The Original Occupy

Americans maintain a somewhat outdated vision of Canada as a nation of tree huggers and environmentalists. To wit, unlike every other industrialized nation in the world, Canada has regressed on climate change initiatives.

Ah, the Great White North. America’s attic. Uncle Sam’s hat. The land of self-deprecation, Tim Hortons donuts and ice fishing. Less notably, it is the land of my birth. Although I became a U.S. citizen in the fifth grade, my Canadian roots were always a source of pride, despite precluding me from ever becoming president.

It has always amazed me how little we Americans think of our sister nation to the north. With the occasional exception of the tabloid coverage that accompanies “Bieber Fever,” the media here are devoid of Canadian news. Perhaps it shouldn’t be surprising there hasn’t been a single article devoted to the indigenous Idle No More movement that has taken hold in Canada. As we witnessed during the early days of Occupy, corporate media are indifferent to dissent unless it’s displayed in a faraway nation by throngs of angry Arabic men. (Congrats again on winning Best Picture, Ben.) Recall that it took weeks for any established media to begin covering Occupy in any meaningful way, and when they finally did, they were largely dismissive of it.

Yet the American news media do spend a good deal of time and ink discussing the relationship between the United States and China. Any news of civil unrest in China is worrisome to corporate America because of our obsession with our mutual economic interests. After all, we are the global champions of human rights so long as we’re not stripped of our fundamental economic right to slave labor.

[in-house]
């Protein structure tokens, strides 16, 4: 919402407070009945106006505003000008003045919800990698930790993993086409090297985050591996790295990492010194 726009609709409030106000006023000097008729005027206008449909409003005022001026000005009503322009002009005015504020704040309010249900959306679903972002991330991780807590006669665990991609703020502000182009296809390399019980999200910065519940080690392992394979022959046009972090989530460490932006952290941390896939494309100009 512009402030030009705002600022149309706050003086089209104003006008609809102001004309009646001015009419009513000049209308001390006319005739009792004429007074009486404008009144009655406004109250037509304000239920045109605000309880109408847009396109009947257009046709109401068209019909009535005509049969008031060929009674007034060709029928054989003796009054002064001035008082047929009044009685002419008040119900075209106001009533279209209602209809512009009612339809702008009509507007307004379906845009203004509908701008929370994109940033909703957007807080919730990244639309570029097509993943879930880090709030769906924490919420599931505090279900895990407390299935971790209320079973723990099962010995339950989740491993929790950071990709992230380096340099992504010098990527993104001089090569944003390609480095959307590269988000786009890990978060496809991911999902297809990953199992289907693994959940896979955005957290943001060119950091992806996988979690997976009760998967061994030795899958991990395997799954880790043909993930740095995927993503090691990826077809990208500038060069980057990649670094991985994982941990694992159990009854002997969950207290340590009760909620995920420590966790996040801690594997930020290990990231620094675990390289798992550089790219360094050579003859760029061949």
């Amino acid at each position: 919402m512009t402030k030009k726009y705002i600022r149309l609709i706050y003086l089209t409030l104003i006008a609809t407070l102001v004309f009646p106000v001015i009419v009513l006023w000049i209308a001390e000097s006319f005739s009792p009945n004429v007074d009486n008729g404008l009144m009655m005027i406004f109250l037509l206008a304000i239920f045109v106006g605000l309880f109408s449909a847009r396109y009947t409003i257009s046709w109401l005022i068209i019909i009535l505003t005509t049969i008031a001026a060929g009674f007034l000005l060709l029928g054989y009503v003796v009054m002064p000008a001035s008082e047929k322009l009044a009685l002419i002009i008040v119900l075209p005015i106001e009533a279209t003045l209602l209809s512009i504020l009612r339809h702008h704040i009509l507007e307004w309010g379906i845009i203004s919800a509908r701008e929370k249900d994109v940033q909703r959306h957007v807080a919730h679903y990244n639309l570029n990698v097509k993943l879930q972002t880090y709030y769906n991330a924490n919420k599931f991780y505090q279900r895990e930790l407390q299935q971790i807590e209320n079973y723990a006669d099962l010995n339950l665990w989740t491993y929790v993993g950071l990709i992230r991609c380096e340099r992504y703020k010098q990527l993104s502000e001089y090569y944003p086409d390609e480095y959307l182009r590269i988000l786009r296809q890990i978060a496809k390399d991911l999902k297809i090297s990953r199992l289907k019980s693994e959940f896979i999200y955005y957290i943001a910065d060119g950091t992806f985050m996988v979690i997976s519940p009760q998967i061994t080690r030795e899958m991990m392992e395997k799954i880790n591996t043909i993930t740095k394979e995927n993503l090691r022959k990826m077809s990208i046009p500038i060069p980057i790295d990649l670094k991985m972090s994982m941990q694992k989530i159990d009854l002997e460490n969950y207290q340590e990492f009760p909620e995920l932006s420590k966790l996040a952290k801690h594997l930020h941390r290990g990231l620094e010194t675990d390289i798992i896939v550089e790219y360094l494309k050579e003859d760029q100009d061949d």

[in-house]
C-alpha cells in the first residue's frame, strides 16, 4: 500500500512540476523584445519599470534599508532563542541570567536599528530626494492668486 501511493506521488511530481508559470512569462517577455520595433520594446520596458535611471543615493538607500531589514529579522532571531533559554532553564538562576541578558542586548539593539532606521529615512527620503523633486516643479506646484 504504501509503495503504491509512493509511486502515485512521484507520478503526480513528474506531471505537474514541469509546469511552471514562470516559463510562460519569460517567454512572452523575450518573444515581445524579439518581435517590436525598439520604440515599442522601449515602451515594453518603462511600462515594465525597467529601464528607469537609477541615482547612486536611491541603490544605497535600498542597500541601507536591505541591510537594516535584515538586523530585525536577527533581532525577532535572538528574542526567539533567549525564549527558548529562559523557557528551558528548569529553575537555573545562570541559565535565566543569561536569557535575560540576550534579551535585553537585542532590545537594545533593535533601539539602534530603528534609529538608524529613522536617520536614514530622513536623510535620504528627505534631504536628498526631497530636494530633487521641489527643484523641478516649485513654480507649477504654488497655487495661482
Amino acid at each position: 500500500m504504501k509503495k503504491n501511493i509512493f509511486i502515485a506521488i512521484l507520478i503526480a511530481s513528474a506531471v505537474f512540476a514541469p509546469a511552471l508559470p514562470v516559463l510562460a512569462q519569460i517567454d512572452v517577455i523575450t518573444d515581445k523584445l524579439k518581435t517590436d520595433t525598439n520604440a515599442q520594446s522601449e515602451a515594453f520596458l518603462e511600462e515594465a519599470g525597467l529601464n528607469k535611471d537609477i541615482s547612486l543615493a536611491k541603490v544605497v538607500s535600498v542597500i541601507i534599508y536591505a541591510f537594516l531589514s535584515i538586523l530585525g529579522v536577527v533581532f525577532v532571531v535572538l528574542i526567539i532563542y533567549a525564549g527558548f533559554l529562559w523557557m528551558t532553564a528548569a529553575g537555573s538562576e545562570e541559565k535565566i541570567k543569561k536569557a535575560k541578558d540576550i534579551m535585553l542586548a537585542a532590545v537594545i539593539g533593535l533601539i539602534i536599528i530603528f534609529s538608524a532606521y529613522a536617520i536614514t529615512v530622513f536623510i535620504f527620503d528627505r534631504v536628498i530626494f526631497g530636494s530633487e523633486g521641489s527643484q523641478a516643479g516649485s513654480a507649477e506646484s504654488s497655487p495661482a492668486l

Missing from this equation is the fact that China is America’s second top trading partner. The first is Canada. Yes, the land that calls its one- and two-dollar coins “loonies” and “toonies” is our number one trading partner on the planet. This is why the lack of coverage of the Idle No More movement is rather astounding given that our economic interests are involved. Not only have Canadian Indians disrupted commerce, they are providing the strongest resistance on the Canadian side to the controversial Keystone XL Pipeline project that would run from Canada through several U.S. states.

In December of 2012, four Canadian activists named Jessica Gordon, Sylvia McAdam, Sheelah McLean and Nina Wilson founded Idle No More to protest the Canadian government’s passage of C-45—a massive omnibus bill containing anti-environmental provisions that might surprise many Americans. Since December, native people across Canada have disrupted major events and even gained international attention from a hunger strike waged by Attawapiskat Chief Theresa Spence. Protestors have closed off roads, blockaded bridges, cut off a road to a De Beers diamond mine and generally raised hell by attacking this bill for moving Canada further away from the path of sustainability.